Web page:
The reference that @slspencer made in the previous message to the tutorial IS a link. You should be able to click on it and it will take you to where you can play the video. I am going to repeat it in this reply so that you see what I mean. (I understand it can take a bit of time to get familiar with the details of how this forum software works as well as the Seamly2d tool. Don’t worry about it, you will get there)

@AmandaClarice, If you click on the words “How to Rotate a Dart, video” a new browser tab should open. In that tab, you will see what may look like a screenshot. Note that there is a > symbol in the middle of the picture. If you click on it, you will see a screen video that shows the actions used in the rotate dart tool. It does not have audio content.

Here’s a video which explains how to do this using the ‘Point from intersection of arc and line’ tool in the Point group.
*Note: I’m using inches in my pattern, so I’m dividing the mm and cm’s by 2.54.*

HI @AmandaClarice, did this video help? It’s easier to see in full screen mode. I tried to use your bra making method’s instructions to extend the bra line from the adjusted side seam point (A27) down to the bottom line by a specific length. This translates geometrically as intersecting an arc (radius) from A27 with Line_A24_A1. Hopefully this is what you needed. If not, please let us know.

I am having difficulty with the cradle formula for Point B1. You can see the mm total varies at the top when I changed the formula experimenting to find out what I did wrong. The line becomes very small, -2.5mm

It’s a matter of the formula. I think that what you want is half of the **lowbust_circ** less 5 and less the stretch reduction of 10%.

So firstly, in the **Increments**, I’d put in the formula for StretchReduction **“10/100”** which would return a value of **.1** which is 10%. This way, you can easily change the formula to 5 or 15% - Whatever the stretch reduction is.

Then, starting with the formula for the half of Lowbust_circ to establish that in brackets:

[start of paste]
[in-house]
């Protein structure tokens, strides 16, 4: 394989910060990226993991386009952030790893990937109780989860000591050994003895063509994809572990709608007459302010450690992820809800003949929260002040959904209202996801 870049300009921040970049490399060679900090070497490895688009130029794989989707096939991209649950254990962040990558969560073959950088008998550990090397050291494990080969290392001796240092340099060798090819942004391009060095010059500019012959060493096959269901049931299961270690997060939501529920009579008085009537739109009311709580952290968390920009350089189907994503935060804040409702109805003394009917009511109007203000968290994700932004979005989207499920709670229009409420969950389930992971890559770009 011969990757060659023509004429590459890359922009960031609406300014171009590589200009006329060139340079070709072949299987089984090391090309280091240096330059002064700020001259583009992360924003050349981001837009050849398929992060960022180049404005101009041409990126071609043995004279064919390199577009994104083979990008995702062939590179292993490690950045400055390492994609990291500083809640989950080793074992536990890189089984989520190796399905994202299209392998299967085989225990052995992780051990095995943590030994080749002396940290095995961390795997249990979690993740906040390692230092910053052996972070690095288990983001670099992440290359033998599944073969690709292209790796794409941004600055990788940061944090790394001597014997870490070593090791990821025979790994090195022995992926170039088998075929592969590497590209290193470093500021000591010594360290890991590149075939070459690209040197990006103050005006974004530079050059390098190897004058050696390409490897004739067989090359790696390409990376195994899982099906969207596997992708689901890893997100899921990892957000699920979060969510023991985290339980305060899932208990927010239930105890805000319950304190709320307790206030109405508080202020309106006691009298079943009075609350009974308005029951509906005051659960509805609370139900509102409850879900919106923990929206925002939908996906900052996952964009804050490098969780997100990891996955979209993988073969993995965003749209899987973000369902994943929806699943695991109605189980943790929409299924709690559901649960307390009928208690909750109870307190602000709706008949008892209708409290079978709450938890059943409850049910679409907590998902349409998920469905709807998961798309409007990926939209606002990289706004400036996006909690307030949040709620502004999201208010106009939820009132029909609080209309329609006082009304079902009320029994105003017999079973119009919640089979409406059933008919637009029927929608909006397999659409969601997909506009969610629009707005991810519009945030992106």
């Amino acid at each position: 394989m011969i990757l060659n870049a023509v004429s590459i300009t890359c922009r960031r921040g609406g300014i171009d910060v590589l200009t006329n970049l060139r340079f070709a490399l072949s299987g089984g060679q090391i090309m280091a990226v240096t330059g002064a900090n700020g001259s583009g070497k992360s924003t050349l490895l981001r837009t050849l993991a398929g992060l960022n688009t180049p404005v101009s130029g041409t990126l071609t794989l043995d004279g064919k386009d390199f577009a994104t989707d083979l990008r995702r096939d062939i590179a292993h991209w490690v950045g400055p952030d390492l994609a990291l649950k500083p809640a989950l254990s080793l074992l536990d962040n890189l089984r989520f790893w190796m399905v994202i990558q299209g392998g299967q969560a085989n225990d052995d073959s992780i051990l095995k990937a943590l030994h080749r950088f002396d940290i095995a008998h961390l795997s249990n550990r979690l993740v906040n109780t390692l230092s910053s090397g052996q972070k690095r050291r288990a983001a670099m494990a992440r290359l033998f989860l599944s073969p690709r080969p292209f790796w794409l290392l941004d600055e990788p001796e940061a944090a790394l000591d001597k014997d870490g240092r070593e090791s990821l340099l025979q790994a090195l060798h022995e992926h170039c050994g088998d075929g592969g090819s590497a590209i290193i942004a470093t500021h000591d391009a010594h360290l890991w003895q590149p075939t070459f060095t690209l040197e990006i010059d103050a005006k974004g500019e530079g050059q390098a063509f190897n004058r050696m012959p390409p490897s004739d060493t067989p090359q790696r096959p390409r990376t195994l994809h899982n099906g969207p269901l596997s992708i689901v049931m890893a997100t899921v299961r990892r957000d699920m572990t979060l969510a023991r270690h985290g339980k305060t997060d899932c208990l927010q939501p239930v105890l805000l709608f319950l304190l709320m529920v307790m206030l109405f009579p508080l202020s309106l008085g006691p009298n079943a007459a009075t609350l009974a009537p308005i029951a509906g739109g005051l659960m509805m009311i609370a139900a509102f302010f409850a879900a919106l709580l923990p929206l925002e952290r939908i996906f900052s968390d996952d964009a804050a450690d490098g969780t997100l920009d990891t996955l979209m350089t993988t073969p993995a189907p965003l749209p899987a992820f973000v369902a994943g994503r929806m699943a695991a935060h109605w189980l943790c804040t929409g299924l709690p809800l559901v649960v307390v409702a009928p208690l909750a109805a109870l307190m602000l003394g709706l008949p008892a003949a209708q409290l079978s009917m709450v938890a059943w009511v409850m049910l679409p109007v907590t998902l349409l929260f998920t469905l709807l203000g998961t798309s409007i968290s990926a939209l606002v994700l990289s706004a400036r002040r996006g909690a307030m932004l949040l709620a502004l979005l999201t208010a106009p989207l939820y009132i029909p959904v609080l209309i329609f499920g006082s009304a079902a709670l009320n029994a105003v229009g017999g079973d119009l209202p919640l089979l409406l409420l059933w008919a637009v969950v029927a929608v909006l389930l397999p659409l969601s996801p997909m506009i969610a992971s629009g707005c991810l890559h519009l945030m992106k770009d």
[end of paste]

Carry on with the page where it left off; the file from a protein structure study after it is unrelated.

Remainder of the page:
**(lowbust-circ/2)**

And then you need to deduct the total of 5 + 10% of the first half of the formula above:
(lowbust-circ/2)**-(5+((lowbust-circ/2)xSTRETCHREDUCTION))**

(I had to replace asterisk with an x because it made everything after it italics.)

In this case, it should return a length of 332.5 **(375-(5+37.5))**.

Thank you for your prompt response. I worked on since you responded, with your advice I figured out what was wrong. I got it to 332.5mm!

Sometimes I feel so overwhelmed and second guess if I can really do this, it can be confusing trying to understand the tools to make it work for my application.

kind regards Amanda

LOL, yes, my maths isn’t great so I break it down into baby steps as I did for you above. But I really think that you’re doing great. It’s just that you’ve chosen a difficult subject to learn the program on. I started with a basic bodice and have practiced on that a whole lot and only later went onto bras which are really intense curves and calculations in a very small area.

Keep going, don’t panic, take it step-by-step. You’re really doing very well

And we’re here for you

Would I please be able to get clarification? -What is the difference between Angle1 and Angle2 -90, +90 in a formula -Where Seg 1, Seg 2, Seg 3, Seg 4 is when making a formula?

Does the program have an offset button, ability to copy a pattern to flip the opposite side? How do I get the open source code to pass to my husband so he may see if he can develop tools.

Why is some of the measurements input in Table of Variables and others input in seamly Me. This should help me as I redo my pattern from scratch

The source code is in Github. The link is at the top of the screen but here it is again: https://github.com/fashionfreedom/seamly2d

I think, if you think about the measurements as constant measurements that may be used for all patterns, while the Table of Variables are unique measurements to the pattern like stretch (negative ease) and ease which are unique to the type of material that you are working with and the type of garment that you are designing. Some people do all their measurements in the Table of Variables, but I don’t because I like to change the measurement tables for different sizes and customers, which can’t be done in the Table of Variables.

In Seamly2D, the angles are anti-clockwise in the 360 degree circle. So it depends on where you are starting from and what you are using to reference an angle as to what you would add or subtract to get the line to go in the direction that you want it to go in. So if you have a line that goes at a 280 degree angle and you want a line to go out towards the left at 90 degrees, then you will use the Angle of line in the formula and -90 from it to get the line to go out at 190 degrees.

When you create a curve that touches a number of points, each section (segment) is referred to as seg 1, 2, 3, etc. and each segment has 2 handles to create the curve - one at the beginning and one at the end of the section. You can use these handles in formulas for angles.

Or… You can use the length of the curve for a specific segment in a line formula.

I hope these explanations help Let me know if you need further clarification, please.

How do I get the open source code to pass to my husband so he may see if he can develop tools.

At the very top of this forum page you should see a banner

with (among other things) “Github” on it. If you Click that, it will take you to https://github.com/fashionfreedom/seamly2d where you can create a “fork” which is your own personal copy of the source.